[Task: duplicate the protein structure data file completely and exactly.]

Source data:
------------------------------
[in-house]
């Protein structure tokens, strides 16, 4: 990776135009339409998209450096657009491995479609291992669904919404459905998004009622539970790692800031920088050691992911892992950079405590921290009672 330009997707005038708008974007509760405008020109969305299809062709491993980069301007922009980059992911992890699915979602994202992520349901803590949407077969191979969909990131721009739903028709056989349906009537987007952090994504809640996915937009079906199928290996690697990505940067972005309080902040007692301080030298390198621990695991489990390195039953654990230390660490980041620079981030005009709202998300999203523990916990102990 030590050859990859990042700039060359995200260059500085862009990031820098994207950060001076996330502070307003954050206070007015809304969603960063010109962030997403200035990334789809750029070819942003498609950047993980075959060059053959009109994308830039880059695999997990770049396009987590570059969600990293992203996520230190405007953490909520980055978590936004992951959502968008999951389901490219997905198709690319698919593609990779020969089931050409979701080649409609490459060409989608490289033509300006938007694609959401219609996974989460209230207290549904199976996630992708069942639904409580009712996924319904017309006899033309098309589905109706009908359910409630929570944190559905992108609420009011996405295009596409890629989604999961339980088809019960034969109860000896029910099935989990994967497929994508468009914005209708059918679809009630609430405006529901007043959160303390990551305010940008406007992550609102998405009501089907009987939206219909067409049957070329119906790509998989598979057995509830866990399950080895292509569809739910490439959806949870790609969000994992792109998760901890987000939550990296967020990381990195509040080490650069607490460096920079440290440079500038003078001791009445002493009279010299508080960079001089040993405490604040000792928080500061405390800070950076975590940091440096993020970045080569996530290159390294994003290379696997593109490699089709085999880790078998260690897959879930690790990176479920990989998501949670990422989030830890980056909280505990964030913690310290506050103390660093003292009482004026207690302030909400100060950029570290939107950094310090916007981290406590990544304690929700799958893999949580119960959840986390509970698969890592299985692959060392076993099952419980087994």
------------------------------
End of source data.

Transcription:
[in-house]
């Protein structure tokens, strides 16, 4: 990776135009339409998209450096657009491995479609291992669904919404459905998004009622539970790692800031920088050691992911892992950079405590921290009672 330009997707005038708008974007509760405008020109969305299809062709491993980069301007922009980059992911992890699915979602994202992520349901803590949407077969191979969909990131721009739903028709056989349906009537987007952090994504809640996915937009079906199928290996690697990505940067972005309080902040007692301080030298390198621990695991489990390195039953654990230390660490980041620079981030005009709202998300999203523990916990102990 030590050859990859990042700039060359995200260059500085862009990031820098994207950060001076996330502070307003954050206070007015809304969603960063010109962030997403200035990334789809750029070819942003498609950047993980075959060059053959009109994308830039880059695999997990770049396009987590570059969600990293992203996520230190405007953490909520980055978590936004992951959502968008999951389901490219997905198709690319698919593609990779020969089931050409979701080649409609490459060409989608490289033509300006938007694609959401219609996974989460209230207290549904199976996630992708069942639904409580009712996924319904017309006899033309098309589905109706009908359910409630929570944190559905992108609420009011996405295009596409890629989604999961339980088809019960034969109860000896029910099935989990994967497929994508468009914005209708059918679809009630609430405006529901007043959160303390990551305010940008406007992550609102998405009501089907009987939206219909067409049957070329119906790509998989598979057995509830866990399950080895292509569809739910490439959806949870790609969000994992792109998760901890987000939550990296967020990381990195509040080490650069607490460096920079440290440079500038003078001791009445002493009279010299508080960079001089040993405490604040000792928080500061405390800070950076975590940091440096993020970045080569996530290159390294994003290379696997593109490699089709085999880790078998260690897959879930690790990176479920990989998501949670990422989030830890980056909280505990964030913690310290506050103390660093003292009482004026207690302030909400100060950029570290939107950094310090916007981290406590990544304690929700799958893999949580119960959840986390509970698969890592299985692959060392076993099952419980087994």